Saudis reject US 9/11 act as threat to sovereignty, Russia says it damages international law
Saudi Arabia has rejected the Congressional approval of the act that would allow the families of victims of the 9/11 attacks to sue Riyadh for damages, claiming it weakens the sovereign immunity of the nation. Russia has slammed the legislation as undermining international law.
According to a Saudi Foreign Ministry source, who spoke with the state-run Saudi Press Agency, the Justice Against Sponsors of Terrorism Act (JASTA) will contribute to the “erosion” of the principle of sovereign immunity, one of the cornerstones of conduct in international relations. The law, the source claimed, will also have a negative impact on all nations, including the United States.
The diplomat stressed that many other nations and experts oppose JASTA because of the “dangers” the bill represents, as seen by the opposition posed to it by President Barack Obama and the US secretary of defense, Ash Carter.
The official, however, expressed “hope that wisdom will prevail and that Congress will take the necessary steps to correct this legislation in order to avoid the serious unintended consequences that may ensue.”
On Wednesday, Congress in a 348-77 vote chose to override the presidential veto which Obama had used last week.
Also known as House Resolution 3815, JASTA creates an exception to the sovereign immunity law introduced in 1976, allowing US citizens to sue foreign countries for acts of terrorism that kill Americans on US soil.
The sovereign immunity law had been invoked to shield Saudi Arabia from lawsuits over the September 11, 2001, terrorist attacks.
Fifteen of the 19 men who hijacked commercial airliners and used them as missiles to target the World Trade Center and the Pentagon on that date were subjects of the Gulf kingdom. Riyadh has denied backing the hijackers.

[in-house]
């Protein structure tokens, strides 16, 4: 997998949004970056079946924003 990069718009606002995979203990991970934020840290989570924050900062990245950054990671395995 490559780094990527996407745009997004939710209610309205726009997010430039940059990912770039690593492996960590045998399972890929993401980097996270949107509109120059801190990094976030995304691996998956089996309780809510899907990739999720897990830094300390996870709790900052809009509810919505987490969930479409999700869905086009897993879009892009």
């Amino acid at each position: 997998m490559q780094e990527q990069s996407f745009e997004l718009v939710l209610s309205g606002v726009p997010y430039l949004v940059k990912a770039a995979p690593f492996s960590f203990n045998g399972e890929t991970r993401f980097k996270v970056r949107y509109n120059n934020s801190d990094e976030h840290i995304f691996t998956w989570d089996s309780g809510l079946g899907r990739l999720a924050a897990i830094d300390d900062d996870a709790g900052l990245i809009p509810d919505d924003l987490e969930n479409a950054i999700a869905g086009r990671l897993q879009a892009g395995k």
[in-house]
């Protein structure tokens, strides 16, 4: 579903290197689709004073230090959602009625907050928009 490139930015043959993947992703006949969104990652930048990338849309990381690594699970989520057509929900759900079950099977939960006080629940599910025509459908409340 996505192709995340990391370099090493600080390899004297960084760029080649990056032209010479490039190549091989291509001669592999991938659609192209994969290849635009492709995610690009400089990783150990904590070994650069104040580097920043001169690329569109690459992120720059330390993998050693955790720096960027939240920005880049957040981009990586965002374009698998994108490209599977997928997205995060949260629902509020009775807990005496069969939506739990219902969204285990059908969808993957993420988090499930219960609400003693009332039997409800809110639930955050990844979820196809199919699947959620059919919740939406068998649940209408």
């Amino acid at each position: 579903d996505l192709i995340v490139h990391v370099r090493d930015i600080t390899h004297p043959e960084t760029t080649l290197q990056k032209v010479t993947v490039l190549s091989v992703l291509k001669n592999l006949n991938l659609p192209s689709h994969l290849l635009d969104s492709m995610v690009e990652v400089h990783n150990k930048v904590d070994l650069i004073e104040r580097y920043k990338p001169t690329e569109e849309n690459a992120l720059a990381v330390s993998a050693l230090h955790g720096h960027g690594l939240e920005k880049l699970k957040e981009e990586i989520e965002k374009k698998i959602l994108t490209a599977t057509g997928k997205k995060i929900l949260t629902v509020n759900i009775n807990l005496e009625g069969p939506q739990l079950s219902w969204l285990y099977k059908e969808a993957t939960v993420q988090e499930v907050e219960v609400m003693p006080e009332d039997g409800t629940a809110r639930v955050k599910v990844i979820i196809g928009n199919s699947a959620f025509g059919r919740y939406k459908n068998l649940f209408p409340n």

Earlier in September, the Saudi-led Gulf Cooperation Council expressed “deep concern” about the bill, with Secretary General Abdullatif al-Zayani calling it “contrary to the foundations and principles of relations between states.”
Established in 1981, the GCC consists of Saudi Arabia, Bahrain, Kuwait, Oman, Qatar, and the United Arab Emirates. In a separate statement, the government of Qatar said JASTA “violates international law, particularly the principle of sovereign equality between states,” according to Reuters.
“Such laws will negatively affect the international efforts and international cooperation to combat terrorism,” said the UAE foreign minister, Sheikh Abdullah bin Zayed Al Nahyan, according to state news agency WAM.
Two of the 9/11 hijackers were Emirati.
The Russian Foreign Ministry on Friday slammed Washington's passing of JASTA.
“Washington has once again demonstrated total disregard for international law, legalizing the possibility of filing lawsuits in US courts against states suspected of supporting terrorism,” the Foreign Ministry’s Information and Press Department said in a statement, as cited by RIA Novosti.
“The United States, where many politicians have come to believe in their own ‘uniqueness,’ insistently continues along the line of extending its jurisdiction to the entire world, disregarding the notions of state sovereignty and common sense,” the statement reads further.
The Russian Foreign Ministry also pointed to the fact that “it reached the point that in this case, even the Obama administration, which is usually willing to juristically blackmail other countries, was against [JASTA].”